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Are you in Burnout? 10 Important Questions and Answers

Anxiety

Psychologists are taught to help their clients get over a fear of snakes during their first year of graduate school. This topic of taught in undergrad psychology classes, too, because the theory is pretty straight forward. Few of us get the opportunity to help people get over their fears of snakes, or cats or dogs, […] Continue Reading

Some problems are tougher to solve than others. Knowing when you’re up against a difficult one is helpful because you can be more patient with yourself as you look for a solution. Knowing you have a tough problem on your hands lets you adopt a more forgiving philosophy that centres on the knowledge that “this is going […] Continue Reading

It’s not an accident that the word “pain” is used to refer to both physical discomfort and emotional discomfort. The way I think about pain is that people will feel it physically if they don’t – or are unable to –  feel it emotionally. People that experienced developmental trauma (meaning neglect and abuse as children) […] Continue Reading

I can understand why some people are afraid to fly. I personally don’t like turbulence when I’m in an airplane. It’s easy to let my imagination run wild and think that the plane will somehow fall out of the sky. But here’s the thing. Planes don’t crash. Not statistically. This particular topic came to mind as […] Continue Reading

A significant number of the clients I counsel experience muscle tension and neck pain, and can benefit from seeing a physiotherapist. A physiotherapist that I work closely with recently shared that all the clients I refer to him from my practice have the same problem with muscle tension when they first arrive at his office. […] Continue Reading

Health Psychologist, Dr. Kelly McGonigal, gives a talk titled How To Make Stress Your Friend in this popular and thought provoking TedTalk. McGonigal asserts that how you view stress influences how stress impacts you. She states that the harmful effects of stress are not inevitable. Take a look […] Continue Reading

Benzodiazepines are a class of pharmaceutical drugs that are commonly prescribed to people suffering from anxiety. Commonly prescribed benzodiazepines include Xanax (Alprazolam), Valium (Diazepam), Klonopin (Clonazepam), and Ativan (Lorazepam). Benzodiazepines are most appropriate when prescribed for short periods to help people cope with acute anxiety rather than chronic anxiety. For example, benzodiazepines are helpful immediately after […] Continue Reading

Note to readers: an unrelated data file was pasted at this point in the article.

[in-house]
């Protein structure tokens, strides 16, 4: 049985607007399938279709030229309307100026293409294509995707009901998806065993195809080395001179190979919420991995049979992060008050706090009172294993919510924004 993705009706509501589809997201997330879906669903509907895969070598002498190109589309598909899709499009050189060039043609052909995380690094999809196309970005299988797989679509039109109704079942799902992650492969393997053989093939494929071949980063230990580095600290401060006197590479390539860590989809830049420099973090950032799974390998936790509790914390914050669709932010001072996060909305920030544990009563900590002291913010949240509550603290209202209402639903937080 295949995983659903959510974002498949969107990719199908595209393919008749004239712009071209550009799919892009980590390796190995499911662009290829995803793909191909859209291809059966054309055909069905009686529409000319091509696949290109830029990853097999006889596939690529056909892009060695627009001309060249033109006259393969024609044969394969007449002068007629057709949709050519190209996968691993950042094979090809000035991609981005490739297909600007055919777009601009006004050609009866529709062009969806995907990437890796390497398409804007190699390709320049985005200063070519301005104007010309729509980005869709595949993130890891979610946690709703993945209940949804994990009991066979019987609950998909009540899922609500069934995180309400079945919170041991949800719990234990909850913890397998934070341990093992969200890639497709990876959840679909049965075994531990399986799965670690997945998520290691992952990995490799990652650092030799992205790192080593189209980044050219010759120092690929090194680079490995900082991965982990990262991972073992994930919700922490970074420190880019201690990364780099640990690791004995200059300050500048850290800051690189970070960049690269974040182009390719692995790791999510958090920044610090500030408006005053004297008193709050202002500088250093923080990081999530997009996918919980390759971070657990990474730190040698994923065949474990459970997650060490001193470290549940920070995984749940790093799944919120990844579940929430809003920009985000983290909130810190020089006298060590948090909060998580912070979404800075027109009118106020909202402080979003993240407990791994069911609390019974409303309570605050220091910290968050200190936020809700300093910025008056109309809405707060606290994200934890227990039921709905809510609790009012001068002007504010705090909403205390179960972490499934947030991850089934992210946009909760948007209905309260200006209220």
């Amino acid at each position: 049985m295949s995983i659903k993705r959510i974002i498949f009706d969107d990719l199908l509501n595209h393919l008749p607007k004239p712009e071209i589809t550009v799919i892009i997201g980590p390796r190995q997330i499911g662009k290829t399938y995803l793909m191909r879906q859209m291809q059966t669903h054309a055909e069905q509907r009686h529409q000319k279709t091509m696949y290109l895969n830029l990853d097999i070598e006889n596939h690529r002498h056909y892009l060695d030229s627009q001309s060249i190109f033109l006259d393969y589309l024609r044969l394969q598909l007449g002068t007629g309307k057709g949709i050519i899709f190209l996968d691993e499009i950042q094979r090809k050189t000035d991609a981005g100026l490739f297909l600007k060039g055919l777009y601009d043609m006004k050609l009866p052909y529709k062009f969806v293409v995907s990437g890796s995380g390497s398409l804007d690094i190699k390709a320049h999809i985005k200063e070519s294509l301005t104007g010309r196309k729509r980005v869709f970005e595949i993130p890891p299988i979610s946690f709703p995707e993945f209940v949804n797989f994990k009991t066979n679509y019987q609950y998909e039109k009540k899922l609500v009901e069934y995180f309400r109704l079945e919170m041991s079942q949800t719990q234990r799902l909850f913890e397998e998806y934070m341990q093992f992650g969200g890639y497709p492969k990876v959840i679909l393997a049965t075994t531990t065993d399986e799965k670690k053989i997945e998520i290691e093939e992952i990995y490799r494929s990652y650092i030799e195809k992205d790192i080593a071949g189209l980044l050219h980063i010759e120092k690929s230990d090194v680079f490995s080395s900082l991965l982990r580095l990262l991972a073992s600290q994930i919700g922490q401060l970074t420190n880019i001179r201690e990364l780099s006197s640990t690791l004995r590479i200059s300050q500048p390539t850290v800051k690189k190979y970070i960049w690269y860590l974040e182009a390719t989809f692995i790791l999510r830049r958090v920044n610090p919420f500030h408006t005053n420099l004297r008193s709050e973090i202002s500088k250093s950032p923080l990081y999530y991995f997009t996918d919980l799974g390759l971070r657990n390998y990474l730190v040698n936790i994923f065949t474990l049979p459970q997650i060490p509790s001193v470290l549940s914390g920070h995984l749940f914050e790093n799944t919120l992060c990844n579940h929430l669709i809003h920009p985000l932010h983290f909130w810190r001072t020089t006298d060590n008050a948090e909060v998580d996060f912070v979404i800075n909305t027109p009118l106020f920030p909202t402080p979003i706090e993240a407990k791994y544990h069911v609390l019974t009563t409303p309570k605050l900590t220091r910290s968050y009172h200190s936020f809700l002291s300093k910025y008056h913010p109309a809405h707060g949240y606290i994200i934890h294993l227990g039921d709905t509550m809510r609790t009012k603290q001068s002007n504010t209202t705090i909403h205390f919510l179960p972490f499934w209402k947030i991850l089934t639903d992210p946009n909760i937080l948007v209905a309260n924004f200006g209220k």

I am asked by many of my clients for tips on how to help them relax. They come to me for counselling because they are exhausted and overworked. Many of them share the habit of coming home after a long day’s work, sitting down in front of the television, and staying there until they are ready […] Continue Reading

When a person has a panic attack, the levels of adrenaline and cortisol, which are both stress hormones, increase in the bloodstream. Increases in stress hormone levels are responsible for the physical symptoms you might experience during a panic attack; accelerated heart rate, sweating or trembling, and shortness of breath. When a person has a […] Continue Reading

It makes sense that most people who experience panic attacks try to identify what triggers the attacks, but the vast majority of people are unable to identify the trigger or triggers on their own. The story of “Little Albert,” a nine-month-old orphan who was the subject of a research study conducted by Watson and Rayner […] Continue Reading

Panic attacks begin to make sense when we consider how our bodies physically respond when we are confronted with a real or perceived threat. For example, consider how your body would respond if you were out picking blackberries in the wilderness and you heard a branch snap. You might interpret the sound of a snapping […] Continue Reading

Many clients who consult a psychologist for panic attacks require only two therapy sessions. In the first session, the psychologist will explain what panic attacks are and how to dismantle future attacks if they occur. During the second visit, the psychologist usually checks in with the client to ensure he or she has been able to stop subsequent […] Continue Reading

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